Kanchan Arsenic Filter

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Cross-section through a Kachan Arsenic Filter

The Kanchan Arsenic Filter (KAF) is an adaptation of the biosand filter (BSF). It is based on slow sand filtration and iron hydroxide adsorption principles. The KAF has been designed to remove arsenic from drinking water, in addition to providing microbiological water treatment. Arsenic removal is achieved by incorporating a layer of non-galvanized nails in the diffuser basin of the filter.

This filter was developed by researchers at Massachusetts Institute of Technology (MIT), Environment and Public Health Organization (ENPHO) of Nepal, and Rural Water Supply and Sanitation Support Programme (RWSSSP) of Nepal.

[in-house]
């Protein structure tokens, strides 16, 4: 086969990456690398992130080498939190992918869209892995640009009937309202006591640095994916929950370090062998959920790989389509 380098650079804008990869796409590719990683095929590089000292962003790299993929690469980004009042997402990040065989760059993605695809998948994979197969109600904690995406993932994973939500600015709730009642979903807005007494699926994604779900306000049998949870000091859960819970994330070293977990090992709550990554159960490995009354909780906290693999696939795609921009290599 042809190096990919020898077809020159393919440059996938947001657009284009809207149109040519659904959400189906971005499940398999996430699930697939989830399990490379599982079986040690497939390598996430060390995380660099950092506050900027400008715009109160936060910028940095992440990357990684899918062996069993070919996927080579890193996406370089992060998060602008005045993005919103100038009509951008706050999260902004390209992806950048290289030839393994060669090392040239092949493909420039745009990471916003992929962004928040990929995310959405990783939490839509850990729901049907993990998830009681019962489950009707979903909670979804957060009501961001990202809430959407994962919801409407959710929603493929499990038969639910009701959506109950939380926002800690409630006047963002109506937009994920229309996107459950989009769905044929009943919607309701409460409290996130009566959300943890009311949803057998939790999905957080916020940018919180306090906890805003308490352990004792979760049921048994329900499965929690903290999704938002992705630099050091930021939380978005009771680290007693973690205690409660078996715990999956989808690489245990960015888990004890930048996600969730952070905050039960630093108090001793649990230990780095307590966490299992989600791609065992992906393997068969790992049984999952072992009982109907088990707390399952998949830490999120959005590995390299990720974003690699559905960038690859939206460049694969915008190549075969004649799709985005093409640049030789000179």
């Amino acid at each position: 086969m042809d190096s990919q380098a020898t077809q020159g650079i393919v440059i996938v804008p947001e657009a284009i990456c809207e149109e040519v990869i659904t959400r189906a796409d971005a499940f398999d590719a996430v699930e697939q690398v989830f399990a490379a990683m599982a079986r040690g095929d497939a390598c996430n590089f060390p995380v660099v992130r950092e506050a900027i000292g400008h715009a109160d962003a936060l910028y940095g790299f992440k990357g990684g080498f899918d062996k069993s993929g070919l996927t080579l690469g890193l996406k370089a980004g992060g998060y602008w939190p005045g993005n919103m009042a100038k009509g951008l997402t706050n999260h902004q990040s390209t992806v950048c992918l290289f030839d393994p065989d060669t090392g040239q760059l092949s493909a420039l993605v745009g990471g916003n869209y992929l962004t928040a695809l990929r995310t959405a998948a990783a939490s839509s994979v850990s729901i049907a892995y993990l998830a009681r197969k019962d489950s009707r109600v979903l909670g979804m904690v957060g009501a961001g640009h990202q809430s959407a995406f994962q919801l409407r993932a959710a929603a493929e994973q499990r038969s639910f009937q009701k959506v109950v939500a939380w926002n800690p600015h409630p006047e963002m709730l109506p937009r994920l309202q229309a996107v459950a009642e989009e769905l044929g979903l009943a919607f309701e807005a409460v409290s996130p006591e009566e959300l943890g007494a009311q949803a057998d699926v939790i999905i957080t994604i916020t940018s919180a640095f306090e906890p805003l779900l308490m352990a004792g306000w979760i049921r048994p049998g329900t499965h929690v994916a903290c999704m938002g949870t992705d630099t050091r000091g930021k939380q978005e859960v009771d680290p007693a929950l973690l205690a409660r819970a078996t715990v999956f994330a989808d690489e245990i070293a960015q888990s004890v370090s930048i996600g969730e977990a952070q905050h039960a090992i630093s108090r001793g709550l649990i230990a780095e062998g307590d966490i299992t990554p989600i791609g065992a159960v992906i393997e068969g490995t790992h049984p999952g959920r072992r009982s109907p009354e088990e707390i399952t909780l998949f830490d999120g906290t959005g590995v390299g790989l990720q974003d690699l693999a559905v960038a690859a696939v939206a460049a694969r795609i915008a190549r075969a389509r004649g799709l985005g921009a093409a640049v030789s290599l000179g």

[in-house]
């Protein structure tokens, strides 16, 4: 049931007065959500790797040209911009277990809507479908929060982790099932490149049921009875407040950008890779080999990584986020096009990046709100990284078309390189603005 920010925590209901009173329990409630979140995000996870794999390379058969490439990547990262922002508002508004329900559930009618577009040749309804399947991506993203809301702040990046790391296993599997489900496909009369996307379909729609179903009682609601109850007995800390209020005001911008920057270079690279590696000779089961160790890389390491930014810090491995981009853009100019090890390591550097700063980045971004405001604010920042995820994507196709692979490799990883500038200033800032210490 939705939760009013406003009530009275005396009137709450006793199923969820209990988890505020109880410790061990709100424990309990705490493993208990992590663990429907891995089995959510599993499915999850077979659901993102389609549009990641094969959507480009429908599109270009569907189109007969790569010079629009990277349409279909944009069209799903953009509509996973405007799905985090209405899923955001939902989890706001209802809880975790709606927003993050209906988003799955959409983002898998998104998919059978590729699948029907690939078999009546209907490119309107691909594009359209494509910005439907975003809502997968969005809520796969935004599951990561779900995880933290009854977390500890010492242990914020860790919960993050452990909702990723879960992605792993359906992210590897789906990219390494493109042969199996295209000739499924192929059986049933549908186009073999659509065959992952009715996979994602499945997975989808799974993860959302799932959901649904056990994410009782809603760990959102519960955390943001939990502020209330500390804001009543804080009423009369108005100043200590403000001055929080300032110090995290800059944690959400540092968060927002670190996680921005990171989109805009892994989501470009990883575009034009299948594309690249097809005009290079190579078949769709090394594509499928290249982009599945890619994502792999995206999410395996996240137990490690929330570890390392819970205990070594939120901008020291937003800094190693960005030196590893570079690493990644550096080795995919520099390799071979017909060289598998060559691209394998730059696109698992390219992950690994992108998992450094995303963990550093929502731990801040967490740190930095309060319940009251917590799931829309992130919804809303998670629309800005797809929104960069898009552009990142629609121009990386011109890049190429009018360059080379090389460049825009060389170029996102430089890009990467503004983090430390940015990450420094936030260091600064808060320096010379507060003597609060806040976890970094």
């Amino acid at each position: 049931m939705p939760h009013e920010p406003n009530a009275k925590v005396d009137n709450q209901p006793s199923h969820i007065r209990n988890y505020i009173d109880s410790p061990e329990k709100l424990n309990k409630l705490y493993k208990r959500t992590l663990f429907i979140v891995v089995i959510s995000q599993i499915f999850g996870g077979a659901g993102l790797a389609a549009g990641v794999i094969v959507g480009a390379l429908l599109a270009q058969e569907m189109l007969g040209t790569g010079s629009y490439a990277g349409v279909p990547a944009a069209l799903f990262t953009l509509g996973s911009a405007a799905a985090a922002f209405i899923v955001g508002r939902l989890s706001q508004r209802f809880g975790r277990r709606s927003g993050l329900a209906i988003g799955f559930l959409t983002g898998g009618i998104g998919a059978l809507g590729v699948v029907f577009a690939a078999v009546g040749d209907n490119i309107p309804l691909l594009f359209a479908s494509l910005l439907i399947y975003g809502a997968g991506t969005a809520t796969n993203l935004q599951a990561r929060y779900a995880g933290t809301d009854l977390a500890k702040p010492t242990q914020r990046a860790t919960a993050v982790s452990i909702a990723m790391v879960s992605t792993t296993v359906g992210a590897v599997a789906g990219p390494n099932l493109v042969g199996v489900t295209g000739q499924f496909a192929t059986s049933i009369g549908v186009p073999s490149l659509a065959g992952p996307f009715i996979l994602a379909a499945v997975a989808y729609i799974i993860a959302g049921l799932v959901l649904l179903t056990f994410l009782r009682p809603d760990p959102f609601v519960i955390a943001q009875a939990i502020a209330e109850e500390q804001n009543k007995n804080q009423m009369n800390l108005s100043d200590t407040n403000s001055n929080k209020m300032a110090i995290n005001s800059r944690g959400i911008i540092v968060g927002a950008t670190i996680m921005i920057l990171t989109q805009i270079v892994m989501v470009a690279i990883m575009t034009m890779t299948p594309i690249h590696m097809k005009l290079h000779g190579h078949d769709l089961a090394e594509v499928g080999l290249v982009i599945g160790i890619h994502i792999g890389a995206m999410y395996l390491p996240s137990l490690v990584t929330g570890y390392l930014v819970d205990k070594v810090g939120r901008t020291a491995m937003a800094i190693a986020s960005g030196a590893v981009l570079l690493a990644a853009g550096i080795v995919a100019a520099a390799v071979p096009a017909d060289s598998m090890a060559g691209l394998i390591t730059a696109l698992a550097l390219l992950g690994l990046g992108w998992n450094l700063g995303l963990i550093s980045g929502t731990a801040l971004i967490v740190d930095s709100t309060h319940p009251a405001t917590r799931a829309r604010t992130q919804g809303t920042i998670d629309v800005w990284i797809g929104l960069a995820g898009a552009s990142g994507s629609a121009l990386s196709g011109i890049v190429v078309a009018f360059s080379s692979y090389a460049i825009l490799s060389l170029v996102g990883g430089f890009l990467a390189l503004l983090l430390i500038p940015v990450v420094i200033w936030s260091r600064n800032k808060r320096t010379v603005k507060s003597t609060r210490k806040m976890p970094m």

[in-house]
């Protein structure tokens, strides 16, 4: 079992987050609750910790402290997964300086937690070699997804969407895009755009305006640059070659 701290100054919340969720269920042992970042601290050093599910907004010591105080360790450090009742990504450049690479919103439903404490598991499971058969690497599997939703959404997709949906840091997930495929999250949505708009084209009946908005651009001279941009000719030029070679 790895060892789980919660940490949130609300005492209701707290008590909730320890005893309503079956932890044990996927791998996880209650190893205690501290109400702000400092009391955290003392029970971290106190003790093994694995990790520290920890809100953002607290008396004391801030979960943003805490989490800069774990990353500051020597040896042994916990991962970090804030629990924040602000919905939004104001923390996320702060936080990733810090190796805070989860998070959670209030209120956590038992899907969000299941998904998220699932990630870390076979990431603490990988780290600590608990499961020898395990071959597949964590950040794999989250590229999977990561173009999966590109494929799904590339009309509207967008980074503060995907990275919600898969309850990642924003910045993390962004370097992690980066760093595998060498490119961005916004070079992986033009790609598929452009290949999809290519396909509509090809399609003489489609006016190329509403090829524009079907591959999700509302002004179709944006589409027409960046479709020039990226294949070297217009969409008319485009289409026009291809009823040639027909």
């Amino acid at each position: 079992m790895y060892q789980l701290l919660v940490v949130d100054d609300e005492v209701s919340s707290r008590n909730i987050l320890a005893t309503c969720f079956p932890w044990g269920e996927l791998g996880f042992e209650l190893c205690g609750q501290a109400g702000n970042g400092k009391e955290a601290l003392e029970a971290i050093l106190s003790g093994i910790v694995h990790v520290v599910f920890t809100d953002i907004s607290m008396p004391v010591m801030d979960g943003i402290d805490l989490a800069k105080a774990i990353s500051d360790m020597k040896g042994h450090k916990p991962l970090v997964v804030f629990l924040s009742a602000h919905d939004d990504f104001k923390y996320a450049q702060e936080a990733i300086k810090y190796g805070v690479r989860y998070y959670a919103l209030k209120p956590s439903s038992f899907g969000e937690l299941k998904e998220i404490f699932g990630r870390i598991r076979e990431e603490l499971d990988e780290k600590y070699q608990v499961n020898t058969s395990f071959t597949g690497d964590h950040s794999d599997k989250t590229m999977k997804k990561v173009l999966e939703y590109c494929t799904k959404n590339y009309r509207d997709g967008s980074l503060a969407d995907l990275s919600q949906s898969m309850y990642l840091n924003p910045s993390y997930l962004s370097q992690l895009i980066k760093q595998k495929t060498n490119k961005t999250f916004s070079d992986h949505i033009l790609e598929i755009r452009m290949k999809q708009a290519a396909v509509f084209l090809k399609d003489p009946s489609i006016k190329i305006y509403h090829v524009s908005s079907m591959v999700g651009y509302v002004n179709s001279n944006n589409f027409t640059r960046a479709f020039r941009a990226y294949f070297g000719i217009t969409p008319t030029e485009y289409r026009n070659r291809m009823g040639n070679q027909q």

Suitable conditions

It is suitable to process batches of 12-18 litres. If two batches a day are filtered, this provides 24-36 litres of clean water.

Advantages Disadvantages/limitations
- Can remove arsenic, pathogens, iron and turbidity from drinking water

- Constructed by trained local technicians using local materials.
- Good flow rate (15-20 litres/hour)
- Simple operation and maintenance (O&M)
- This KAF is constructed of simple materials available on the local market
- The construction of the filter can be carried out by locally trained technicians

- Does not provide residual protection to minimize recontamination

- Filter should not be removed after installation because cracking or breakage may occur.
- Waste isolation
- Changing water sources (esp. to rainwater) may compromise removal of arsenic

Highly effective for: Somewhat effective for: Not effective for:
- Arsenic

- Iron
- Bacteria
- Protozoa
- Helminths
- Turbidity
- Taste/odour/colour

- Viruses
- Dissolved Chemicals
Treatment process:
Inlet water criteria:
Turbidity < 50 NTU

Construction, operations and maintenance

The filter container can be constructed out of concrete or plastic. The container is about 0.9 m tall and either 0.3 m square or 0.3 m in diameter.